Today, of course, it’s shifted further from print and gone towards online media options. Regardless, an ad is still an ad. Today, the appearance of a particular online ad can be automated to adapt its actual content to be more aligned with the user and profile. If the user is logged in to a site compared to browsing as a site guest, the advertising methods will vary. Because being logged in will enable a more direct approach to content coverage specifically for the user, many online locations will strongly want you to create an account.
That’s why many sites will limit your exploration until you get an account and logon. This is another example of being conscious of what’s being shown to you. And that also includes news articles, which are also geared to focus on news that keeps you tied into topics and views that relate to what you’ve viewed historically. When you’re engrossed in reading a news article that was displayed to you, you might also encounter a food ad that’s tied to your news topics of interest. It’s all about profiles data. Again, just be conscious of these matters.
Ads are becoming more aligned with how we already think and eat, as opposed to being exposed to our own individual decisions for different choices. So, in seeing a fast food ad which triggers you to make a change, maybe you could partially control that changed decisions and have a hybrid fast food meal. An example is to grab fast food sandwiches on the way home and skip the drinks. But prepare your own soft drinks after getting home. That also saves some money over time.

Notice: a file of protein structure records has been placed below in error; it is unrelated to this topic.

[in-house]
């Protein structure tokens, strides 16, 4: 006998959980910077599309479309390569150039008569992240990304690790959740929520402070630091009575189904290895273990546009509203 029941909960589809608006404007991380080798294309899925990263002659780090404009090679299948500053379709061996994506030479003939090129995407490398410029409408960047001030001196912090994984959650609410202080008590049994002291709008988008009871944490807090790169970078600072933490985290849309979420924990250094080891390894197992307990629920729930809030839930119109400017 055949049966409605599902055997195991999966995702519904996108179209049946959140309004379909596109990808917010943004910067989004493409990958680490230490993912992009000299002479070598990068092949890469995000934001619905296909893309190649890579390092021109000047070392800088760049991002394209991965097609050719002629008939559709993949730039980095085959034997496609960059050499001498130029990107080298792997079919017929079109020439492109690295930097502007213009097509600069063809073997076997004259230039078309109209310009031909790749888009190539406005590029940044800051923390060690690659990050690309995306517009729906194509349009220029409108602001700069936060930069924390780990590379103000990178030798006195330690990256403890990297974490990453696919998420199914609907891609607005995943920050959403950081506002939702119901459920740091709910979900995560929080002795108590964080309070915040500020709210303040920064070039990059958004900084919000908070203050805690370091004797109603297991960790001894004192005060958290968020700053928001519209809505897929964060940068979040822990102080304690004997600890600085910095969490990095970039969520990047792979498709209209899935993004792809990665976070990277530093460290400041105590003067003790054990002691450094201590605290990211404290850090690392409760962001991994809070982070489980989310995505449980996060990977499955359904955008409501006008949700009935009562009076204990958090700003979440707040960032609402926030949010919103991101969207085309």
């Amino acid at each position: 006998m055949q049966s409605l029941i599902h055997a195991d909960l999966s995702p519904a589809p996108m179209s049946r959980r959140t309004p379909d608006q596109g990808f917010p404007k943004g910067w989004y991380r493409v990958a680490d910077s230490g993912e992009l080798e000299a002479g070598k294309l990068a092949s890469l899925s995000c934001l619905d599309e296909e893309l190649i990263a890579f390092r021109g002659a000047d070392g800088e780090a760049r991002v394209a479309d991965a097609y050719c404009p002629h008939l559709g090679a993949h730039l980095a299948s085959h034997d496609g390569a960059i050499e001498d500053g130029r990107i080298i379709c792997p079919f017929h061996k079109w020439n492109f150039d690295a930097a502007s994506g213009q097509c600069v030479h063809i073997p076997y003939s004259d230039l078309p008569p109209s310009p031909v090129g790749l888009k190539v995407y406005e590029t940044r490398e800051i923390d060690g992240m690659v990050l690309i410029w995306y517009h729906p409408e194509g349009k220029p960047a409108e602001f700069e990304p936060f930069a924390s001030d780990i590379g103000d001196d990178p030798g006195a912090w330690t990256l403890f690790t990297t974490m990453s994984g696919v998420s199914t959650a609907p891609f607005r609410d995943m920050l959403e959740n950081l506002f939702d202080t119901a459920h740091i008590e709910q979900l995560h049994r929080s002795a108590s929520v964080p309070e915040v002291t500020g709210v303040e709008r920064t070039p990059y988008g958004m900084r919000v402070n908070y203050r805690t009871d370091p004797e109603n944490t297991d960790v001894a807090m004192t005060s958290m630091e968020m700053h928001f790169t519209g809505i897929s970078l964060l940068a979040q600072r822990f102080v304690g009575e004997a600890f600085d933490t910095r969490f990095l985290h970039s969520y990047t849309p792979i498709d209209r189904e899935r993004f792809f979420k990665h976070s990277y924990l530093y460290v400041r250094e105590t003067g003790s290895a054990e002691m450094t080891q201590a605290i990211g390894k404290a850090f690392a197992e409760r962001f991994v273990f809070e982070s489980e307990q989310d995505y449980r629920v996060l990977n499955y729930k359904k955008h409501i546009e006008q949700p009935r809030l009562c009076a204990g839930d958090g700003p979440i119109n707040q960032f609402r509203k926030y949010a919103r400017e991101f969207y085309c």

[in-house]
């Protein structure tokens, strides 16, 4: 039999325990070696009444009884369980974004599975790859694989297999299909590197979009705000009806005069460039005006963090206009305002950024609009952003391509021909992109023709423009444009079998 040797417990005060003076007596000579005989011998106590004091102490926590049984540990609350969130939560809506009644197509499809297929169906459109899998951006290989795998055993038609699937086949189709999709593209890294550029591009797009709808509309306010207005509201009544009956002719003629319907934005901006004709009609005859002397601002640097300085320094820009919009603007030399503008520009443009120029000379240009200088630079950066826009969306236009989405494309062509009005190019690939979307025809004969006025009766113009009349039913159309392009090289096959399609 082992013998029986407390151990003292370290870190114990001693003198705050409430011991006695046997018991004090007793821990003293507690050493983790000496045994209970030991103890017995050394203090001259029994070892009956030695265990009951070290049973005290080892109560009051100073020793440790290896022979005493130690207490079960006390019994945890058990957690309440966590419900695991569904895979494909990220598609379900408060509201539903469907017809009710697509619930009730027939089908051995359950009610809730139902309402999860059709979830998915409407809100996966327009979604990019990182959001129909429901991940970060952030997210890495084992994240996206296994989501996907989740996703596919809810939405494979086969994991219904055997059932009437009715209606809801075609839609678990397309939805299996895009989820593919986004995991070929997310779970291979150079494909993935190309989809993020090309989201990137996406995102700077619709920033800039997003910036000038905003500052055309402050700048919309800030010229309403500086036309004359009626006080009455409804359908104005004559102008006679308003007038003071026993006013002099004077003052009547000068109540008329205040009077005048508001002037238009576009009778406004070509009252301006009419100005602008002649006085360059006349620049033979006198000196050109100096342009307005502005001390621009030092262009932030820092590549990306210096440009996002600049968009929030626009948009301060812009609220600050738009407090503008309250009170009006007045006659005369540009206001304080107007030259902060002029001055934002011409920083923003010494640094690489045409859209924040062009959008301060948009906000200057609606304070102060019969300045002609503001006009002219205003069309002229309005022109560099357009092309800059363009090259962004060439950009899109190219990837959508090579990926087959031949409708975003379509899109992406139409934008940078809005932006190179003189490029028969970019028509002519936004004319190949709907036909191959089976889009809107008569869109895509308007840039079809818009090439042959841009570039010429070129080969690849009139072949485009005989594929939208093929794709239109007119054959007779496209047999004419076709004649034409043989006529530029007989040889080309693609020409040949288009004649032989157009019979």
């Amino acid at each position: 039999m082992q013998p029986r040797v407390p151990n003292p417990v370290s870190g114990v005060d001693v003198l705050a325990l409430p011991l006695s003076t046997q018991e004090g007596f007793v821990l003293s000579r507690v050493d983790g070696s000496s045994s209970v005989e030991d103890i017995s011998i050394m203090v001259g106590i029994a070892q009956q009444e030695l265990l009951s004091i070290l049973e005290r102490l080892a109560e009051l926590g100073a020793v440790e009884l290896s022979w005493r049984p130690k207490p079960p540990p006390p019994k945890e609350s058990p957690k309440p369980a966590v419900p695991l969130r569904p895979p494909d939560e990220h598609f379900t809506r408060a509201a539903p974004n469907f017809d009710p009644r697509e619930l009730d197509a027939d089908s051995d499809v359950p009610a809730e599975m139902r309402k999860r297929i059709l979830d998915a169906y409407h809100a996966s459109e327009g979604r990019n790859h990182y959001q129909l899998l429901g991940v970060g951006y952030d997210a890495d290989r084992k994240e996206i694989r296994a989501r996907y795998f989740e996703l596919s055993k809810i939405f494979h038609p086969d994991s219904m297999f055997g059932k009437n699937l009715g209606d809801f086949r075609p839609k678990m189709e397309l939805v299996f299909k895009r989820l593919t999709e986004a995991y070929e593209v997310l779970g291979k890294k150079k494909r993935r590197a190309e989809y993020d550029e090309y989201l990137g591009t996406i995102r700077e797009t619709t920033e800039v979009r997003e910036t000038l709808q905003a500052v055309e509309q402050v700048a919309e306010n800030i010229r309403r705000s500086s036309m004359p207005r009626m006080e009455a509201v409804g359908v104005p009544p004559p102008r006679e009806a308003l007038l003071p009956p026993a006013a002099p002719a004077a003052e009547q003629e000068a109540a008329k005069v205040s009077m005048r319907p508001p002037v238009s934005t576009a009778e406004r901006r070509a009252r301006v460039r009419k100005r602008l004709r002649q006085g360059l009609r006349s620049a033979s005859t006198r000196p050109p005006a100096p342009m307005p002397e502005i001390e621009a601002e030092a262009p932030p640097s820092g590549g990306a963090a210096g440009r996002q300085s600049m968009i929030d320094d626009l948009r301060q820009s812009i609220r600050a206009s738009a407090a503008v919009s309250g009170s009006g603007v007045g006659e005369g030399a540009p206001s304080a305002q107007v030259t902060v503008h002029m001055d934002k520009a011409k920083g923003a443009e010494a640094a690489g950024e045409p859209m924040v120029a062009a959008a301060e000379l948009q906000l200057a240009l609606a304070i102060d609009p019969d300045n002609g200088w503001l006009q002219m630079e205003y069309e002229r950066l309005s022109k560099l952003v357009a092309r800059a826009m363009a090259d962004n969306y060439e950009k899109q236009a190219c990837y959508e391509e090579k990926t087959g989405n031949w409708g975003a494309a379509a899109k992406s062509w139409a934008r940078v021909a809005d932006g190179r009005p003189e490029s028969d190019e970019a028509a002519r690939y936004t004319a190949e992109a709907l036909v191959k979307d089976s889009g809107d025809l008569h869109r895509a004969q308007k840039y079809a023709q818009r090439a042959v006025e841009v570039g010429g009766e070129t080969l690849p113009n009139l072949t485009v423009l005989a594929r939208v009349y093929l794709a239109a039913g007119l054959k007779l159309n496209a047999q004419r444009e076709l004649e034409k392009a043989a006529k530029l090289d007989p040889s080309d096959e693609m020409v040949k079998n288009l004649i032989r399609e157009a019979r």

The need for marketing data used to focus on gathering demographics. Today, it’s a combination of buying that data, along with using AI (artificial intelligence) to automate which ad will appear to a consumer when online.
When driving, if your GPS has your accumulated travel history, it will know when you’ve pulled over to certain business food locations and can tie to your profile. So, when using GPS apps, paid fast food ads similar to where you’ve eaten in the past, might appear between 10 AM through 1 PM. You might also see some lunch locations appear on the app as you’re approaching them. Since it’s around that hungry time, and you see the ad, there will be a higher tendency to take advantage of it. It will be convenient, will save time, and (most importantly) will match your previous tracked historical behavior.
The idea here is to be conscious of triggers caused by food ads. Try to recollect what your original lunch plan was. It might be that you brought lunch and it’s back at work or, you were going to skip lunch today and take off earlier. GPS food ads are triggers for quick response and immediate changes. You can be conscious of your decisions and change them on your terms with repeated awareness over time.
Fast Food Industry’s Qualitative History – Part 2
Hang on to this article’s link, as we’ll update with a link to Part 2 right here.
Here’s what we’ll be covering:
- Marketing to the Primary Customer Base and how it evolved
- Speed of food preparations vs our time and food quality
- Salad bar to breakfast bar to food bar and it’s impact on our decisions
- Building and seating designs
- Color themes related to our behaviors
- Tons of niches on food types and how it relates to our eating decisions
Qualitative History of the Fast Food Industry Resources